Sunday, May 27, 2018

Is Your Place of Worship (Really) Welcoming?

Welcome sign at Thamesville United Church.

“I'd like to comment on your column regarding the topic of loneliness among seniors and the church,” began an e-mail I received last month.

The writer, a senior herself, lives in Steinbach. A widow, she has found churches to be very unwelcoming places for older, single people.

“I find myself marginalized,” she wrote. “The church certainly isn't a part of the solution, it is by and large the problem. Families organize themselves and their significant others. It would be the extreme exception for a family to embrace a senior that wasn't their grandmother.”

Although the writer has been widowed for over 25 years, she has received few invitations to the homes of others from people who are members of churches.

“The Bible teaches that Christians are to look out for widows, but I doubt very much if it is ever mentioned in churches,” she says.

Non-church-going people, on the other hand, “are much more inclusive of outsiders,” in her experience.

As a result, she doesn’t see church as a solution to the growing number of lonely people in Canada today, including many seniors.

“Quite the opposite,” she said. “I think they will feel more lonely there.”

Of course, this is just one person’s experience—it doesn’t stand for the whole. But I suspect her situation isn’t unique.

It would be a rare place of worship that didn’t say they are welcoming of anyone and everyone—I randomly checked the websites of half a dozen churches, a synagogue and a mosque here in Winnipeg, and all had the word “welcome” on the home page.

But is that how people experience them? Is everyone really welcome? Or are those just words they say?

About the same time I received the e-mail from the lonely senior, I was in Ontario on a speaking tour. When I came to the Thamesville United Church in Fullarton, I found an interesting sign in the foyer.

The sign said this:

All are welcome here. But, we extend a special welcome to those who are single, married, divorced, gay, confused, filthy rich, comfortable or dirt poor.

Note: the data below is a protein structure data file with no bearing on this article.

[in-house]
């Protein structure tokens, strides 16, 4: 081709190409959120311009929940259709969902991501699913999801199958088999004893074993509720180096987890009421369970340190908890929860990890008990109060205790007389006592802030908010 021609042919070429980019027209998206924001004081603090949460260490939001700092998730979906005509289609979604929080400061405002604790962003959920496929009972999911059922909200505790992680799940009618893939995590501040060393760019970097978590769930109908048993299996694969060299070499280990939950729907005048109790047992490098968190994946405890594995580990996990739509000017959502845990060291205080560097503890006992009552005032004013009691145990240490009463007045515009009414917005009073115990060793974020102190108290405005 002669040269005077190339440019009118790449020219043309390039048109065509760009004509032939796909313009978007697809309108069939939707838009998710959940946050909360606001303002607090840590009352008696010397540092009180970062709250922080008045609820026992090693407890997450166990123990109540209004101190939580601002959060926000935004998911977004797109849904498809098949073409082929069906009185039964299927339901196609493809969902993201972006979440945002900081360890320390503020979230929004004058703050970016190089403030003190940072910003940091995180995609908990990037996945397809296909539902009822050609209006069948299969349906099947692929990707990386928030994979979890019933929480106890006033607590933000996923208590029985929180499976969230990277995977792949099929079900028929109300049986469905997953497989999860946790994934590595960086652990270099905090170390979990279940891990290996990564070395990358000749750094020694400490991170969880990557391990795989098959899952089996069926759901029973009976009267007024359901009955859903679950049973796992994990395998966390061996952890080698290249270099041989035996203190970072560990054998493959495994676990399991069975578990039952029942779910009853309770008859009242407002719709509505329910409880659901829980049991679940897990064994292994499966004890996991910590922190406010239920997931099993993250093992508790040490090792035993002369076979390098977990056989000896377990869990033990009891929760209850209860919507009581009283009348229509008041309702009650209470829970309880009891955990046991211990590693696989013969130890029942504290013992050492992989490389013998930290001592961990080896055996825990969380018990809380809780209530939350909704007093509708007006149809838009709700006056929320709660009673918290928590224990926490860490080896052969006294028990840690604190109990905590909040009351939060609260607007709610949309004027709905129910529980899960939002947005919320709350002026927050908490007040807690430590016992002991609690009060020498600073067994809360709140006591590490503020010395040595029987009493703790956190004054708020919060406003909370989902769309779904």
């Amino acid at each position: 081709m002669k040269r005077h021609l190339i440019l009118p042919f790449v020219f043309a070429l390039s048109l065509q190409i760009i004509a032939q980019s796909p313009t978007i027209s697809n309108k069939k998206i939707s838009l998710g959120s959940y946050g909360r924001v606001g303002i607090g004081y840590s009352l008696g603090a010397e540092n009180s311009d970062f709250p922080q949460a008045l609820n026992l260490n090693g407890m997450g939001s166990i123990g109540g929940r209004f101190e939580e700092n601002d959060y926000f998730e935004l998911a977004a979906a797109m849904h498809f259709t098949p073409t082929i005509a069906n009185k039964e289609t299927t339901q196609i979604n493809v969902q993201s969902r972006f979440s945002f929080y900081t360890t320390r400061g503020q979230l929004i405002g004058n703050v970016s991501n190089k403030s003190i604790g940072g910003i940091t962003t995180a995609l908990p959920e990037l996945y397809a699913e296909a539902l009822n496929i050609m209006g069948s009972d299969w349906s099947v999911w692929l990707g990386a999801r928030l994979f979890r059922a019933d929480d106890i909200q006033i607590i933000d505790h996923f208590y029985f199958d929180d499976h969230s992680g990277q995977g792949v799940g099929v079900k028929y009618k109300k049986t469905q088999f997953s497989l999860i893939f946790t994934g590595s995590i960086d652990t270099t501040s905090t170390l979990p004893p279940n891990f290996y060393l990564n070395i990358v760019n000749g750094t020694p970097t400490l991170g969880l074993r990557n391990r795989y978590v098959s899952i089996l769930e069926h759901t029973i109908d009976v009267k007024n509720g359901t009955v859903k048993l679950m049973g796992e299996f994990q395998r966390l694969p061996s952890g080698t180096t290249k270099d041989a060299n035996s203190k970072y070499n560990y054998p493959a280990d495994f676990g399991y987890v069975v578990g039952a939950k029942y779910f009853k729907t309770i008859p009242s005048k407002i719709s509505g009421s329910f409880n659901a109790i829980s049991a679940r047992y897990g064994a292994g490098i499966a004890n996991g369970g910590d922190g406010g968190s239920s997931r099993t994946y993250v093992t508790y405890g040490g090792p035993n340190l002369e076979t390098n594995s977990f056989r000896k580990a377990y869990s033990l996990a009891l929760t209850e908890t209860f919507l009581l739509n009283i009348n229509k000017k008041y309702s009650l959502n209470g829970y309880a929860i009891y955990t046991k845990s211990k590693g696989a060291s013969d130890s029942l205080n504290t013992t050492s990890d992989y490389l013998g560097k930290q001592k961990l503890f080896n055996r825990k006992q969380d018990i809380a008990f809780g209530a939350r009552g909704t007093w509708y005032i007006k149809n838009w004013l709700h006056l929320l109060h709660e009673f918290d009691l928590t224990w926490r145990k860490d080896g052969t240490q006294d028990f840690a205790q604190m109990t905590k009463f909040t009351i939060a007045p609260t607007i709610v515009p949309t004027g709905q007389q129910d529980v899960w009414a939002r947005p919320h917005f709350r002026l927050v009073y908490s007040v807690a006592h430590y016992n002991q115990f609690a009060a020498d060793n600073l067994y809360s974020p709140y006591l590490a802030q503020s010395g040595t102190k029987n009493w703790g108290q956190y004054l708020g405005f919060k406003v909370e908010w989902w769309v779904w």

We extend a special welcome to wailing babies and excited toddlers.

We welcome you if you can sing like Pavarotti or just growl quietly to yourself.

You’re welcome here if you’re just browsing, just woke up or just out of prison.

We don’t care if you’re more Christian than Mother Teresa, or haven’t been in church since Christmas 1977.

We welcome those who are over 60 but not yet grown up, and to teenagers who are growing up too fast.

We welcome keep-fit moms, football dads, starving artists, tree-huggers, latte-sippers, vegetarians, junk-food eaters.

We welcome those who are in recovery or still addicted. We welcome you if you’re having problems, are down in the dumps, or if you don’t like “organized religion.” (We’re not keen on it, either.)

We welcome those who think the earth is flat, work too hard, don’t work, can’t spell, or are here just because mom or grandma is in town and wanted to go to church.

We welcome those who are inked, pierced, both are neither.

We offer a prayer to those who could use a special prayer right now, had religion shoved down their throats as kids, or got lost on their way to a cottage and ended up here by mistake.

We welcome pilgrims, tourist, seekers, doubters, young, old—and you!

A bit of research revealed that the sign is not unique to that church; it can be found, with different words and localizations, on the websites of many churches in England, the U.S. and Canada. Some also include it in their bulletins and orders of worship.

Nobody seems to know where it originated; the earliest mention appears to be around 2012 in a church in Colorado. 

But the where and when of the sign doesn’t matter. What matters is how neatly it sums up what “welcome” could really mean—if places of worship really want to mean what they say.

From the May 26, 2018 Winnipeg Free Press.

No comments:

Post a Comment